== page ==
Okay now you've got to love this:
Cardboard bicycle can change the world, says Israeli inventor 
A bicycle made almost entirely of cardboard has the potential to change transportation habits from the world's most congested cities to the poorest reaches of Africa, its Israeli inventor says. 
Izhar Gafni, 50, is an expert in designing automated mass-production lines. He is an amateur cycling enthusiast who for years toyed with an idea of making a bicycle from cardboard. 
He told Reuters during a recent demonstration that after much trial and error, his latest prototype has now proven itself and mass production will begin in a few months.
                                                                            REUTERS/Baz Ratner 

These bikes will sell for $20 each. Apparently the hardest part was getting the cardboard to fold just right.

And before anybody says anything, yes,  it is waterproof. Gafni left one soaking in water for months just to prove the point. I wonder what the riding experience will be like. Will the cardboard be flexible enough to respond appropriately to bumps?

In any case, this story is cool for a number of reasons. Let's look at a few:

1. New combinations = new possibilities

I mean think about this for a moment. It's not like Gafni has invented either cardboard or the bicycle. They've both been around for a long time. And it's safe to assume that the waterproofing and folding techniques he developed had some strong antecedents, although no doubt applied to very different tasks.

What Gafni has done is to combine some existing stuff in a completely novel way, making a few incremental improvements, to produce something surprisingly new and potentially game-changing. This is exciting when you stop to think about how much stuff is already out there. We are a little bit of imaginative thinking and a few incremental improvements away from millions of new inventions, some smaller and less consequential than the cardboard bicycle, but many much bigger.

The possibilities are vast. We can expect to see many more "cardboard bicycles" in the years to come.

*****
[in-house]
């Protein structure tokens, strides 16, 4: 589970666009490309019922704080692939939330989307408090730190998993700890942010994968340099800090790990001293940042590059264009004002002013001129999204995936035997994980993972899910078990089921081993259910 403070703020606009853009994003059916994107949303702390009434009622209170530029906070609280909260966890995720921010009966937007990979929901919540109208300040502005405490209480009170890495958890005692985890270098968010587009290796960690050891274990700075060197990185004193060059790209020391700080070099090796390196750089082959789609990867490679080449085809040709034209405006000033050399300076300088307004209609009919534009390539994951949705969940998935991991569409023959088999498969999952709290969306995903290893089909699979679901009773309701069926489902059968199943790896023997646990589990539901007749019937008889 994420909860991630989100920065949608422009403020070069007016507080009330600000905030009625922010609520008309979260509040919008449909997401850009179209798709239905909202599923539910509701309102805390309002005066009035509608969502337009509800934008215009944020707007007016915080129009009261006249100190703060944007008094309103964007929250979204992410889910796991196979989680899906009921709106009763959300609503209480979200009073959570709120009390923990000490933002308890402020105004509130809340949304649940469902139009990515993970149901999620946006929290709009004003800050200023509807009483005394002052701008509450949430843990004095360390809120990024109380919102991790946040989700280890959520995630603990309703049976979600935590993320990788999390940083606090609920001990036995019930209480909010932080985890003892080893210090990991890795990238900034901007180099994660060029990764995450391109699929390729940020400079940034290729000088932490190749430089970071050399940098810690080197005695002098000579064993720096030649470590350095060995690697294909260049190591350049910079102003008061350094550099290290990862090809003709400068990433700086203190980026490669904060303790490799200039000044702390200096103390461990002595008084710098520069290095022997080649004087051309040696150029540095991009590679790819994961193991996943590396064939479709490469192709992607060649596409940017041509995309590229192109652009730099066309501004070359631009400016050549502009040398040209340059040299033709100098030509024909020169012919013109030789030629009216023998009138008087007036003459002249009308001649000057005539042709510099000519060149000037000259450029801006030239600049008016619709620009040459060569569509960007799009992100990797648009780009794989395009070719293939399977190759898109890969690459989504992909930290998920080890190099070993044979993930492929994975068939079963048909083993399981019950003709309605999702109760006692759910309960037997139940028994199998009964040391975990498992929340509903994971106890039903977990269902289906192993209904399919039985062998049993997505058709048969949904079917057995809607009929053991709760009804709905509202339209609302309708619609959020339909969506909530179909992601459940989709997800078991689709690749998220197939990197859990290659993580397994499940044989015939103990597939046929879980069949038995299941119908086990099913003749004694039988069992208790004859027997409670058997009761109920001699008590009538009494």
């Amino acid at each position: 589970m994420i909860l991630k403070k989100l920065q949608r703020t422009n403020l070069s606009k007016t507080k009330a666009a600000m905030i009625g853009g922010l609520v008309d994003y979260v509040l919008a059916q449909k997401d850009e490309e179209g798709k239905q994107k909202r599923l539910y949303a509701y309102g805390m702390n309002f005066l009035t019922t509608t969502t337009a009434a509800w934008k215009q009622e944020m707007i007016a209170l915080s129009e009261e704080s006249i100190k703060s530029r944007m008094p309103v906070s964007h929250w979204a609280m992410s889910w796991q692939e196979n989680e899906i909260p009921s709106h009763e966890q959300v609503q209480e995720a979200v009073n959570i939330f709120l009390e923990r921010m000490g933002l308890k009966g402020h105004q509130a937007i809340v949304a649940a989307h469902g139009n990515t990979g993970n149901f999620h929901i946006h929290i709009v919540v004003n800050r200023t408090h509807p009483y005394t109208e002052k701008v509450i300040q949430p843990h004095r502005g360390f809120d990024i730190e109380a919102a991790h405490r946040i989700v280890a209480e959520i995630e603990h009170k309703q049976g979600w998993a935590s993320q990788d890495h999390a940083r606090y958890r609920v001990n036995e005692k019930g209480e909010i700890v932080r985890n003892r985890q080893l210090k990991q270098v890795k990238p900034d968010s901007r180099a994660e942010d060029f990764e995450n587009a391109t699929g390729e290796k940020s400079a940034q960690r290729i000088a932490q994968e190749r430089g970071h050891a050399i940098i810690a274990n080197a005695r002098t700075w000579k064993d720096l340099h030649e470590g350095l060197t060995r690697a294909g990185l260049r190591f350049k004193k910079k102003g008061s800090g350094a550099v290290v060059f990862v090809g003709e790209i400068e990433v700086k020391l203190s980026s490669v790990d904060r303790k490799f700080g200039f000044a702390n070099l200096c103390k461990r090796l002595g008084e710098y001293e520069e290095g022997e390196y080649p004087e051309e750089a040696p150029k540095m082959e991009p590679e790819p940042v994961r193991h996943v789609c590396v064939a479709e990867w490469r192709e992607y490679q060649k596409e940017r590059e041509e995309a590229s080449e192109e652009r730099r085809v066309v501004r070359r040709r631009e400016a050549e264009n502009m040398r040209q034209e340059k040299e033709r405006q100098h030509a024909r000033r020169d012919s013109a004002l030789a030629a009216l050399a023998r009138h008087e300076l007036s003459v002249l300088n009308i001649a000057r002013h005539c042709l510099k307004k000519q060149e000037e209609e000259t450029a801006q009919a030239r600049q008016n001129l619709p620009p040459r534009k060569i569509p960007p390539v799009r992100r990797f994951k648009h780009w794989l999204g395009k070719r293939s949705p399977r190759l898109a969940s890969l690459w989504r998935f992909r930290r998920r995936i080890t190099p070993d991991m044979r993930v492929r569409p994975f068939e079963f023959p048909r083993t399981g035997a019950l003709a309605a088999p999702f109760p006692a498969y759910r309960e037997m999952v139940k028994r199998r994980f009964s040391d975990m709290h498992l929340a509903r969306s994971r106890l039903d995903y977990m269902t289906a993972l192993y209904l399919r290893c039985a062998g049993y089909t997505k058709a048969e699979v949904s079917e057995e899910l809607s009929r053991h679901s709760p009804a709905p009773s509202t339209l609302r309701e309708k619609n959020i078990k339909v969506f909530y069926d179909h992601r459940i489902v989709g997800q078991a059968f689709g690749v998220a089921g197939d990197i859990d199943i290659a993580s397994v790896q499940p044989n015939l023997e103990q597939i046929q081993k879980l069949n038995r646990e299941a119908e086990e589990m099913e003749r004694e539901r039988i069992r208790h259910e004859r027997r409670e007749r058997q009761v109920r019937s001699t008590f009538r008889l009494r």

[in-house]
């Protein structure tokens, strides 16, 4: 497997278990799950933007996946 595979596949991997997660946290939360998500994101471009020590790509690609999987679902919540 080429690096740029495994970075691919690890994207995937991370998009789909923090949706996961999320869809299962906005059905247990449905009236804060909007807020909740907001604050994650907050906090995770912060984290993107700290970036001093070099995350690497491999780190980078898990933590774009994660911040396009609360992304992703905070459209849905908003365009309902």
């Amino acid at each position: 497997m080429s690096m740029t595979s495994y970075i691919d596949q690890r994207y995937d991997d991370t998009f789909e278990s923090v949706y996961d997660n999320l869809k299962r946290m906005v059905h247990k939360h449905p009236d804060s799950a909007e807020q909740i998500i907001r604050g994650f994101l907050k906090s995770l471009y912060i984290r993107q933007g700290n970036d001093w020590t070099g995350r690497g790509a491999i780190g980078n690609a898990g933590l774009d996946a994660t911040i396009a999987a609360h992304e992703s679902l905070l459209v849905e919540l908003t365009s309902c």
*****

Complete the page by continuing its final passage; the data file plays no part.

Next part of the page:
2. Bicycles for everybody!

Okay, well not quite everybody, not quite yet. But this is a step in that direction, which speaks to a much bigger change. Over the next few decades, the global economy is going to undergo a fundamental shift. The economy as we have always known it is driven by supply and demand, of course, and the thing that makes supply and demand work is scarcity...of course.

Person A needs a bicycle. Person B makes bicycles. The relative scarcity of bicycles is what creates the flow  from Person B's supply to Person A's demand.

So what happens when bicycles become as abundant as cardboard boxes (or plastic bags?)

Well, obviously, everybody gets a bicycle. But beyond that, nobody knows for sure. Post-scarcity economics is a tricky proposition. It's like trying to play ping pong in a weightless environment. The one assumption that you've always had, the one that was so basic nobody ever even had to mention it, is gone.   In any case, the question above is more accurate if it reads "all material goods" rather than "bicycles." leading us to item 3:

3. Everything for everybody!

On last week's FastForward Radio, I predicted that it's a coin toss as to whether, within five years, we would all (that is, the three of us on the show at the time) have a 3-D printer in our homes. Co-host Stephen Gordon countered that he will probably have one by the end of the year and that it's a near certainty that 3-D printers will be common household items half a decade from now.

The big driver of the end of scarcity will be the application of information technology to the material world. What happens when we can reproduce physical items as easily (or even anywhere nearly as easily) as we can currently reproduce digital items?  Short answer: everything becomes either free or ridiculously cheap.

You might think that a $20 bicycle is already ridiculously cheap, but when every household or village has a machine that can produce just about anything, $20 is going to sound downright pricey for a bicycle, or a car, or anything else. Admittedly current 3-D printers have  a ways to go before they can be described as "machines that can produce anything," but there's no doubt that that is the direction they are heading in.

Combine the possibilities that arise from new combinations of existing stuff (as outlined above) with an explosion in our capability to design and manufacture material goods, and you have far more than a world that has moved beyond scarcity  -- as difficult as even that scenario is to imagine. You have a world in which everyone is fabulously wealthy, enjoying amazing goods that we can't even imagine today.


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